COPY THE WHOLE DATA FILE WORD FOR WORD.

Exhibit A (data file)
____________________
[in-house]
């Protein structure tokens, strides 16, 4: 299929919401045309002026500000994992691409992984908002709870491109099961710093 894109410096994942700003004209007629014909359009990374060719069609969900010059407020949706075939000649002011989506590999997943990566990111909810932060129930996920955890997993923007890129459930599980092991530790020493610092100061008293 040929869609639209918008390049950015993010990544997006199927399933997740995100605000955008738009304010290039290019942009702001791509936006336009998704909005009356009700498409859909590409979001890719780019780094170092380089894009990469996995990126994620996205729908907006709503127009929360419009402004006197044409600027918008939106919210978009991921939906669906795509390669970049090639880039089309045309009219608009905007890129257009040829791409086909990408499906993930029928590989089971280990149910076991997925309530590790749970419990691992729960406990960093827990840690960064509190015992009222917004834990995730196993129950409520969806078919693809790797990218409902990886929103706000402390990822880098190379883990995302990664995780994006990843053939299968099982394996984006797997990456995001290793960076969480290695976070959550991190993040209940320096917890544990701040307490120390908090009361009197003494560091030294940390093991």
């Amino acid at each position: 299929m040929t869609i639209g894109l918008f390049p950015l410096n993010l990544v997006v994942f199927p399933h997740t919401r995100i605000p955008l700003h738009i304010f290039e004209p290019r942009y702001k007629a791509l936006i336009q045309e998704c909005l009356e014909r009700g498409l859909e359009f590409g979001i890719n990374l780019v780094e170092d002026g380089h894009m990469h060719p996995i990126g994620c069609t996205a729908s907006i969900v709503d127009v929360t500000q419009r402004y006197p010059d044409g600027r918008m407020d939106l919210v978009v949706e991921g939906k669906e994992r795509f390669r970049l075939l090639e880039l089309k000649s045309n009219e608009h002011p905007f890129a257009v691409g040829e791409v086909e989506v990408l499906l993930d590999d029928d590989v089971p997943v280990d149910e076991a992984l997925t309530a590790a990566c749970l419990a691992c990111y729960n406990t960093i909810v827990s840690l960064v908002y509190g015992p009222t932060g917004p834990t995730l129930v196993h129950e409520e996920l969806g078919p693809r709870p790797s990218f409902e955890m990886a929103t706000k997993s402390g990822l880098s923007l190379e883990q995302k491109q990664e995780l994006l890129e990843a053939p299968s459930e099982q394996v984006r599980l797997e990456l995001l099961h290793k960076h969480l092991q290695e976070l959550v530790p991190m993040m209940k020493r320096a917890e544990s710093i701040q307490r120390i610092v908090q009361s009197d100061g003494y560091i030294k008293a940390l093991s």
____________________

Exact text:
[in-house]
């Protein structure tokens, strides 16, 4: 299929919401045309002026500000994992691409992984908002709870491109099961710093 894109410096994942700003004209007629014909359009990374060719069609969900010059407020949706075939000649002011989506590999997943990566990111909810932060129930996920955890997993923007890129459930599980092991530790020493610092100061008293 040929869609639209918008390049950015993010990544997006199927399933997740995100605000955008738009304010290039290019942009702001791509936006336009998704909005009356009700498409859909590409979001890719780019780094170092380089894009990469996995990126994620996205729908907006709503127009929360419009402004006197044409600027918008939106919210978009991921939906669906795509390669970049090639880039089309045309009219608009905007890129257009040829791409086909990408499906993930029928590989089971280990149910076991997925309530590790749970419990691992729960406990960093827990840690960064509190015992009222917004834990995730196993129950409520969806078919693809790797990218409902990886929103706000402390990822880098190379883990995302990664995780994006990843053939299968099982394996984006797997990456995001290793960076969480290695976070959550991190993040209940320096917890544990701040307490120390908090009361009197003494560091030294940390093991």
């Amino acid at each position: 299929m040929t869609i639209g894109l918008f390049p950015l410096n993010l990544v997006v994942f199927p399933h997740t919401r995100i605000p955008l700003h738009i304010f290039e004209p290019r942009y702001k007629a791509l936006i336009q045309e998704c909005l009356e014909r009700g498409l859909e359009f590409g979001i890719n990374l780019v780094e170092d002026g380089h894009m990469h060719p996995i990126g994620c069609t996205a729908s907006i969900v709503d127009v929360t500000q419009r402004y006197p010059d044409g600027r918008m407020d939106l919210v978009v949706e991921g939906k669906e994992r795509f390669r970049l075939l090639e880039l089309k000649s045309n009219e608009h002011p905007f890129a257009v691409g040829e791409v086909e989506v990408l499906l993930d590999d029928d590989v089971p997943v280990d149910e076991a992984l997925t309530a590790a990566c749970l419990a691992c990111y729960n406990t960093i909810v827990s840690l960064v908002y509190g015992p009222t932060g917004p834990t995730l129930v196993h129950e409520e996920l969806g078919p693809r709870p790797s990218f409902e955890m990886a929103t706000k997993s402390g990822l880098s923007l190379e883990q995302k491109q990664e995780l994006l890129e990843a053939p299968s459930e099982q394996v984006r599980l797997e990456l995001l099961h290793k960076h969480l092991q290695e976070l959550v530790p991190m993040m209940k020493r320096a917890e544990s710093i701040q307490r120390i610092v908090q009361s009197d100061g003494y560091i030294k008293a940390l093991s």